City of Tucson discloses data breach affecting over 125,000 people, Arizona, Breach, Data Breach, Security Breach, Tucson

The City of Tucson, Arizona, has disclosed a data breach affecting the personal information of more than 125,000 individuals.

As revealed in a notice of data breach sent to affected people, an attacker breached the city’s network and exfiltrated an undisclosed number of files containing sensitive information.

The threat actors had access to the network between May 17 and May 31 and might have accessed or stolen documents containing the information of 123,513 individuals.

“On May 29, 2022, the City learned of suspicious activity involving a user’s network account credential,” the data breach notification reads.

“On August 4, 2022, the City learned that certain files may have been copied and taken from the City’s network.”

The City began notifying potentially impacted individuals on September 23 that, among the sensitive personal information exposed during the incident, the attacker could have accessed the affected individuals’ names and Social Security numbers.

“On September 12, this review concluded, and the review determined that the information at issue included certain personal information,” the City revealed in a separate announcement on its official website.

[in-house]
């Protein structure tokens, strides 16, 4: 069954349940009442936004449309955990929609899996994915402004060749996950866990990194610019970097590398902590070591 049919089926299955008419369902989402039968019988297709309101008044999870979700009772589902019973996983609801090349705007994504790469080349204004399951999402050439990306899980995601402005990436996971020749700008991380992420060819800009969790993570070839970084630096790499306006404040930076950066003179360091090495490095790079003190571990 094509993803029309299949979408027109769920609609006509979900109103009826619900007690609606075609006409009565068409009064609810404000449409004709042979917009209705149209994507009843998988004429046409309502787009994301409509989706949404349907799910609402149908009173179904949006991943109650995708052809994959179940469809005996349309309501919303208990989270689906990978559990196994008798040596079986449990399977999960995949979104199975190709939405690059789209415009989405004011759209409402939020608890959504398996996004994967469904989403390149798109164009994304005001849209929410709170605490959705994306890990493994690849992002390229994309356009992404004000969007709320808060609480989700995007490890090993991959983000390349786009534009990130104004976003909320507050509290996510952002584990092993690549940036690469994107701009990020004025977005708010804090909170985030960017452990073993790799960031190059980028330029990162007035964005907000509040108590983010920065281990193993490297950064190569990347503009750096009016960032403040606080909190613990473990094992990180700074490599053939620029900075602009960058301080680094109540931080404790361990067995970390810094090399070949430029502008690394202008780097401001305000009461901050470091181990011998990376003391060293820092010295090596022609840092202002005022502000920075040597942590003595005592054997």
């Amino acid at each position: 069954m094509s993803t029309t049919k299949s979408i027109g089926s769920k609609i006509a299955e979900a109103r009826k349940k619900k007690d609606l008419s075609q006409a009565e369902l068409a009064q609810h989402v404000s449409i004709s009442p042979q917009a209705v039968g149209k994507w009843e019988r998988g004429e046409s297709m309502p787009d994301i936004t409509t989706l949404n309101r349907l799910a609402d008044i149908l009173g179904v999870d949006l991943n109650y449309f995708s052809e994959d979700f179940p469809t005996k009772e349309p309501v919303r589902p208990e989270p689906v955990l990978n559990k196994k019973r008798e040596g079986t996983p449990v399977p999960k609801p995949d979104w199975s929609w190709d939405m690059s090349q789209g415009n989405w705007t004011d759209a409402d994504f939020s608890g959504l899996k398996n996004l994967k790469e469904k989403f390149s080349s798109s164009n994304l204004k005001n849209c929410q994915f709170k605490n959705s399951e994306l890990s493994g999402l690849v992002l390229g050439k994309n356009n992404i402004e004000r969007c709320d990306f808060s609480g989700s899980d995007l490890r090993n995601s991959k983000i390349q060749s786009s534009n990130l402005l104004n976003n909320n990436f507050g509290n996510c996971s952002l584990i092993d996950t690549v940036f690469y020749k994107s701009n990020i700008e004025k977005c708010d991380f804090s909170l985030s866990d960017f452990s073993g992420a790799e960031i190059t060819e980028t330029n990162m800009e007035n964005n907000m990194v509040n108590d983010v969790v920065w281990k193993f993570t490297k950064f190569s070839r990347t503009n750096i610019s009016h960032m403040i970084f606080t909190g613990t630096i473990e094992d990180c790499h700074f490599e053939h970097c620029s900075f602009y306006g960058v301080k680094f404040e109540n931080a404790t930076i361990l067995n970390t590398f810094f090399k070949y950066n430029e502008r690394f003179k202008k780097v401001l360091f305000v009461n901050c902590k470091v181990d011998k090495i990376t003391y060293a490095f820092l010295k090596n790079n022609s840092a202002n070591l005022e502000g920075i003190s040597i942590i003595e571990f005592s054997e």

“The information within the potentially accessed files included certain individuals’ name, Social Security number, driver’s license or state identification number, and passport number.”

No evidence of personal information misuse

Notification letters sent to affected individuals also reveal no evidence was found that this personal info has been misused until now.

Those impacted by the data breach are advised to monitor their credit reports for any suspicious activity that could hint at incidents of identity theft and fraud involving their personal information.

The City is providing impacted individuals with 12 months of free access to Experian credit monitoring and identity protection services, as well as guidance on defending against identity theft.

“The City treats the security of information in its possession as an utmost priority and apologizes for any inconvenience this event may cause,” the breach notification letters read.

“As part of its ongoing commitment to the security of information within its care, the City reviewing its existing policies and procedures regarding cybersecurity and evaluating additional measures and safeguards to protect against this type of event in the future.”

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